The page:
probably should belong to another object or should be a global.

    Here is an example from chemistry:

    densities = {'H2O' : 1.0, 'Hg' : 13.6}

    class CupOfLiquid(object):
    def __init__(self, liquid, volume):
    self.liquid = liquid
    self.volume = volume
    def spill(self, spill_vol):
    newvol = self.volume - spill_vol
    if newvol < 0:
    raise SpillError, "Can't spill that much!"
    self.volume = newvol
    def get_mass(self):
    return densities[self.liquid] * self.volume
    mass = property(get_mass)

    Notice that it would be quite awkward to remember the volume state of a
    CupOfLiquid instance between method calls. One would need a global to do
    this, which defeats the purpose of using classes (i.e. object
    orientation). Notice also that the value of densities is independent of
    the state of any CupOfLiquid instance, so it is a global.

    As an exercise, try threading this object for evaporation. Hint, you
    might need a "lid_closed" attribute.

    James
    James Stroud, Mar 2, 2006
    #6
  7. Derek Basch

    Duncan Booth Guest

    Derek Basch wrote:

    > This one has always bugged me. Is it better to just slap a "self" in
    > front of any variable that will be used by more than one class method
    > or should I pass around variable between the methods?


    Try to distinguish the state of the object from the parameters to methods.

    An object should always have a consistent state. Say you call a method, and
    that method calls a bunch of other methods. At almost any point during
    those method calls execution can leak out to other bits of code (e.g. you
    might think you are adding two values, but perhaps they have a user defined
    addition operator) and that other code might just call methods on the same
    object. This might not happen much in practice, but I think that if you
    imagine all method calls as potentially happening in parallel it avoids a
    lot of problems.

    So, for example, if you had a method which returned a formatted
    representation of something, and which took a precision as a parameter, you
    shouldn't be saving the precision in the object: it isn't part of the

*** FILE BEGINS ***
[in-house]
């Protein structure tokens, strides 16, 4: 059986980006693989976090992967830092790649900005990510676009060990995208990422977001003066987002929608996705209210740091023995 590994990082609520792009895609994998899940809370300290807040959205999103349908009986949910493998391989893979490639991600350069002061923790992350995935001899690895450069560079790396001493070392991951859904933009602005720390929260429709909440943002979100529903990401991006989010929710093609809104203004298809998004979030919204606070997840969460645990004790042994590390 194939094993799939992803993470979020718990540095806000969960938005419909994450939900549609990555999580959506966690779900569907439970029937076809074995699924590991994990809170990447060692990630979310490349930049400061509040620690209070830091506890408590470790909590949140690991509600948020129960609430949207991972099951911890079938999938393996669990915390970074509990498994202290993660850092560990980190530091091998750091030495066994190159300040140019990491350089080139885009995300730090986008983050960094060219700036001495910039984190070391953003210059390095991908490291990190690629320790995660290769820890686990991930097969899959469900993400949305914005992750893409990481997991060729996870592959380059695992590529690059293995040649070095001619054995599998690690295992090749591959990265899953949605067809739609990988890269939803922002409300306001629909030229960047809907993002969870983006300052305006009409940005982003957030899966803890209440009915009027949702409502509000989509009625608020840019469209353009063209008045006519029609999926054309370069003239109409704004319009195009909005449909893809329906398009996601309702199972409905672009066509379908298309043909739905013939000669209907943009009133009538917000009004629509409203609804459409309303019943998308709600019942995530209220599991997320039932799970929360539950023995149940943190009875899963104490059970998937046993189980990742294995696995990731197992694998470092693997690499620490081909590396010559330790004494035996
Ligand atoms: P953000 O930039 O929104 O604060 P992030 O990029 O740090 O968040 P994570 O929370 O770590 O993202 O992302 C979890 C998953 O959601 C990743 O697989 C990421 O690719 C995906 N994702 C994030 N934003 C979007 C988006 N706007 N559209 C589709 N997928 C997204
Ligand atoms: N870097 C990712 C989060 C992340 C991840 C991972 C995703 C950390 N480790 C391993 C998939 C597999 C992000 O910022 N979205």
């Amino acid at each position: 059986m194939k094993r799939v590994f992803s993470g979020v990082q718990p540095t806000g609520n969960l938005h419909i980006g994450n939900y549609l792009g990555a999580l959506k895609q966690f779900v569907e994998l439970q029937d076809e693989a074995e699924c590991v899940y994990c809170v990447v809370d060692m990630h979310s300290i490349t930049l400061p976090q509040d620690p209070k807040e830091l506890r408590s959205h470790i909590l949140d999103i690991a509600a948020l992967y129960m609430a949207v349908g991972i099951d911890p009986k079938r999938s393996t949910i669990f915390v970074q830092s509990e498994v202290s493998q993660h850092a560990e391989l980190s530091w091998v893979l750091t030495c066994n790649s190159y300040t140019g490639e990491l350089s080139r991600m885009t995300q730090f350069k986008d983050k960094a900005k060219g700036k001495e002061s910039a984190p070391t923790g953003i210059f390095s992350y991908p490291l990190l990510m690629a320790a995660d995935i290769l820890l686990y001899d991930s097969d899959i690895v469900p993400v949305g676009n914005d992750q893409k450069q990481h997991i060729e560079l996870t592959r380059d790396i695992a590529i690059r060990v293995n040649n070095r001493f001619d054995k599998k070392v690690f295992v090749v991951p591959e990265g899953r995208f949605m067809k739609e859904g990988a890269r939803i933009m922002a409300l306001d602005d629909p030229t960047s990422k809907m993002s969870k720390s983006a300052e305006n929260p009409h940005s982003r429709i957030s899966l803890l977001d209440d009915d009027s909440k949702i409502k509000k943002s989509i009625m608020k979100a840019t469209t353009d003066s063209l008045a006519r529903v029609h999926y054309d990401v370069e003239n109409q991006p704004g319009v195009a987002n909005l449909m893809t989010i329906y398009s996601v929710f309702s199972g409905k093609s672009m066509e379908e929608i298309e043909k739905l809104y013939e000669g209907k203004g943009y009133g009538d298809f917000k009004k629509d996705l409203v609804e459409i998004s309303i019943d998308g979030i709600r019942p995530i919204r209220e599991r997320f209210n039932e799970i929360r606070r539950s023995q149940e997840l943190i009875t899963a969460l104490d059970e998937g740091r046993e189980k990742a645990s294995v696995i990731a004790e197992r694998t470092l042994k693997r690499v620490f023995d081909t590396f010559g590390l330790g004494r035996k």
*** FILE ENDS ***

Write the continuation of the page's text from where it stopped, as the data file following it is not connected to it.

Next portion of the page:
state, and if you save it as such one day you might find it changes under
    your feet mid call.

    A lot of objects benefit from being treated as immutable: i.e. initialise
    them on creation, but never modify the attributes after creation. This has
    the great benefit that you never need to worry about whether or not to copy
    an object: you always just keep using the same object until an attribute
    needs to change and then you just create a new one. Obviously this only
    works for lightweight objects, but that should be most of them.

    Passing one or two parameters around a host of methods is fine: if you are
    passing more then it probably indicates you need to invent another object
    to encapsulate the state associated with the method call. It is also likely
    that it means you then want to move some of the code logic into the new
    object. In other words, instead of:

    obj.meth1(a, b, c, d) calls obj.meth2(a, b, c, d) calls obj.meth3, ...

    (and perhaps meth2 only needs a, b and c so it can pass them on),
    you want some helper object constructed with a, b, c & d and parts of the
    original methods then get factored into methods on the help objects.
    Duncan Booth, Mar 2, 2006
    #7
  8. Derek Basch wrote:
    > This one has always bugged me. Is it better to just slap a "self" in
    > front of any variable that will be used by more than one class method


    s/class method/method/

    In Python, a "class method" is a method working on the class itself (not
    on a given instance).

    > or should I pass around variable between the methods?


    One of the first rules I learned (from experience...) was to restrict as
    much as possible the scope of a variable. It usually makes code more
    readable, more robust, and more modular. In fact, I sometime even pass
    attributes of an object as args to a method of the same object, and/or
    assign values returned from a method of an object to attributes of the
    same object. This is more explicit than relying on side-effects.

    So (as pointed by almost everyone in this thread...) the best criteria
    here is : is this variable part of the state of an object, or is it just
    a value used for a given computation ?

    Note that if you find yourself passing the same huge set of variables
    from method to method for a given computation, this may calls for a